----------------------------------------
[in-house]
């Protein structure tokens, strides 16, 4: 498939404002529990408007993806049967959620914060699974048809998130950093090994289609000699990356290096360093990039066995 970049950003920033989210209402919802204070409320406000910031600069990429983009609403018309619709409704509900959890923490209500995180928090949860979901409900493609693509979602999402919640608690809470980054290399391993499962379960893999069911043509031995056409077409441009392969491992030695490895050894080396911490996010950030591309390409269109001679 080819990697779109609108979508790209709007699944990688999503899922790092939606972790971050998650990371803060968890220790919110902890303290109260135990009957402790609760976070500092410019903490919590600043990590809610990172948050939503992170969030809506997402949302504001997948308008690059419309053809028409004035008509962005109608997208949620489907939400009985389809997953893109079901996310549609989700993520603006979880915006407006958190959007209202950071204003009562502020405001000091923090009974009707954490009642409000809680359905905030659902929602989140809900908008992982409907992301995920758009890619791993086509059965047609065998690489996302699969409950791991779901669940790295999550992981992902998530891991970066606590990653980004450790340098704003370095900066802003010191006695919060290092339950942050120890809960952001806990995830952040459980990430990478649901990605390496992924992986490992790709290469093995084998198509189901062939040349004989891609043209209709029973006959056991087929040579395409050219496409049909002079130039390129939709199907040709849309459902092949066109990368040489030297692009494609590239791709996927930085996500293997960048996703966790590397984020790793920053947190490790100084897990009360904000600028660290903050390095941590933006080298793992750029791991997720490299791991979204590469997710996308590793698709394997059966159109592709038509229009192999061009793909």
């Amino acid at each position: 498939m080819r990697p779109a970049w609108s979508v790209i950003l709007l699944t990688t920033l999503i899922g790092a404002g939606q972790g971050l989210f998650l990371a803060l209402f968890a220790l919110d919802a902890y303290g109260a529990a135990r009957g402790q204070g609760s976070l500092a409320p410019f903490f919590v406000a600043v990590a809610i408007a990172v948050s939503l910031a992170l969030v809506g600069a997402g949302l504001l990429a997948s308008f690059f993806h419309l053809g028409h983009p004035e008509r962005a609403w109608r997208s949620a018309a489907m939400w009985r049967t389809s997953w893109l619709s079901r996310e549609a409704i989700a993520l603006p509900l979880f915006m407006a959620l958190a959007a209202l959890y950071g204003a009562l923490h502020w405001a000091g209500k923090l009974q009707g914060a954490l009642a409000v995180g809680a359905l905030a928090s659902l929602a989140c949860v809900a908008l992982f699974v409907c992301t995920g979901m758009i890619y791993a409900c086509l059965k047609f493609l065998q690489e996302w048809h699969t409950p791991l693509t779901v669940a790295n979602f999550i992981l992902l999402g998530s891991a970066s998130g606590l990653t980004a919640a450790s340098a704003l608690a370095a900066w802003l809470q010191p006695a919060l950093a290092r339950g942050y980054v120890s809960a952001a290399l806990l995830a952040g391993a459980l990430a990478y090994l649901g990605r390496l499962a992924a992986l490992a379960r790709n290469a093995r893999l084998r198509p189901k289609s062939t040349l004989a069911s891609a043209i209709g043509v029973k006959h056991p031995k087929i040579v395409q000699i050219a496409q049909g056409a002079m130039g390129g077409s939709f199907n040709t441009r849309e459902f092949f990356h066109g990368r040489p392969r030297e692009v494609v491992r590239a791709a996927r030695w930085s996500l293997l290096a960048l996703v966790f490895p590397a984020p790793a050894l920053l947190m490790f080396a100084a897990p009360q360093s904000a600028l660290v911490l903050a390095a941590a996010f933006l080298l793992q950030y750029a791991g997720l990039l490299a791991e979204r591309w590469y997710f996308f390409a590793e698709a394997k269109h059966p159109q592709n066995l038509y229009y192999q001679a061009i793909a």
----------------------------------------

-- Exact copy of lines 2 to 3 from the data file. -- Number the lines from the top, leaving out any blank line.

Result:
């Protein structure tokens, strides 16, 4: 498939404002529990408007993806049967959620914060699974048809998130950093090994289609000699990356290096360093990039066995 970049950003920033989210209402919802204070409320406000910031600069990429983009609403018309619709409704509900959890923490209500995180928090949860979901409900493609693509979602999402919640608690809470980054290399391993499962379960893999069911043509031995056409077409441009392969491992030695490895050894080396911490996010950030591309390409269109001679 080819990697779109609108979508790209709007699944990688999503899922790092939606972790971050998650990371803060968890220790919110902890303290109260135990009957402790609760976070500092410019903490919590600043990590809610990172948050939503992170969030809506997402949302504001997948308008690059419309053809028409004035008509962005109608997208949620489907939400009985389809997953893109079901996310549609989700993520603006979880915006407006958190959007209202950071204003009562502020405001000091923090009974009707954490009642409000809680359905905030659902929602989140809900908008992982409907992301995920758009890619791993086509059965047609065998690489996302699969409950791991779901669940790295999550992981992902998530891991970066606590990653980004450790340098704003370095900066802003010191006695919060290092339950942050120890809960952001806990995830952040459980990430990478649901990605390496992924992986490992790709290469093995084998198509189901062939040349004989891609043209209709029973006959056991087929040579395409050219496409049909002079130039390129939709199907040709849309459902092949066109990368040489030297692009494609590239791709996927930085996500293997960048996703966790590397984020790793920053947190490790100084897990009360904000600028660290903050390095941590933006080298793992750029791991997720490299791991979204590469997710996308590793698709394997059966159109592709038509229009192999061009793909």
């Amino acid at each position: 498939m080819r990697p779109a970049w609108s979508v790209i950003l709007l699944t990688t920033l999503i899922g790092a404002g939606q972790g971050l989210f998650l990371a803060l209402f968890a220790l919110d919802a902890y303290g109260a529990a135990r009957g402790q204070g609760s976070l500092a409320p410019f903490f919590v406000a600043v990590a809610i408007a990172v948050s939503l910031a992170l969030v809506g600069a997402g949302l504001l990429a997948s308008f690059f993806h419309l053809g028409h983009p004035e008509r962005a609403w109608r997208s949620a018309a489907m939400w009985r049967t389809s997953w893109l619709s079901r996310e549609a409704i989700a993520l603006p509900l979880f915006m407006a959620l958190a959007a209202l959890y950071g204003a009562l923490h502020w405001a000091g209500k923090l009974q009707g914060a954490l009642a409000v995180g809680a359905l905030a928090s659902l929602a989140c949860v809900a908008l992982f699974v409907c992301t995920g979901m758009i890619y791993a409900c086509l059965k047609f493609l065998q690489e996302w048809h699969t409950p791991l693509t779901v669940a790295n979602f999550i992981l992902l999402g998530s891991a970066s998130g606590l990653t980004a919640a450790s340098a704003l608690a370095a900066w802003l809470q010191p006695a919060l950093a290092r339950g942050y980054v120890s809960a952001a290399l806990l995830a952040g391993a459980l990430a990478y090994l649901g990605r390496l499962a992924a992986l490992a379960r790709n290469a093995r893999l084998r198509p189901k289609s062939t040349l004989a069911s891609a043209i209709g043509v029973k006959h056991p031995k087929i040579v395409q000699i050219a496409q049909g056409a002079m130039g390129g077409s939709f199907n040709t441009r849309e459902f092949f990356h066109g990368r040489p392969r030297e692009v494609v491992r590239a791709a996927r030695w930085s996500l293997l290096a960048l996703v966790f490895p590397a984020p790793a050894l920053l947190m490790f080396a100084a897990p009360q360093s904000a600028l660290v911490l903050a390095a941590a996010f933006l080298l793992q950030y750029a791991g997720l990039l490299a791991e979204r591309w590469y997710f996308f390409a590793e698709a394997k269109h059966p159109q592709n066995l038509y229009y192999q001679a061009i793909a």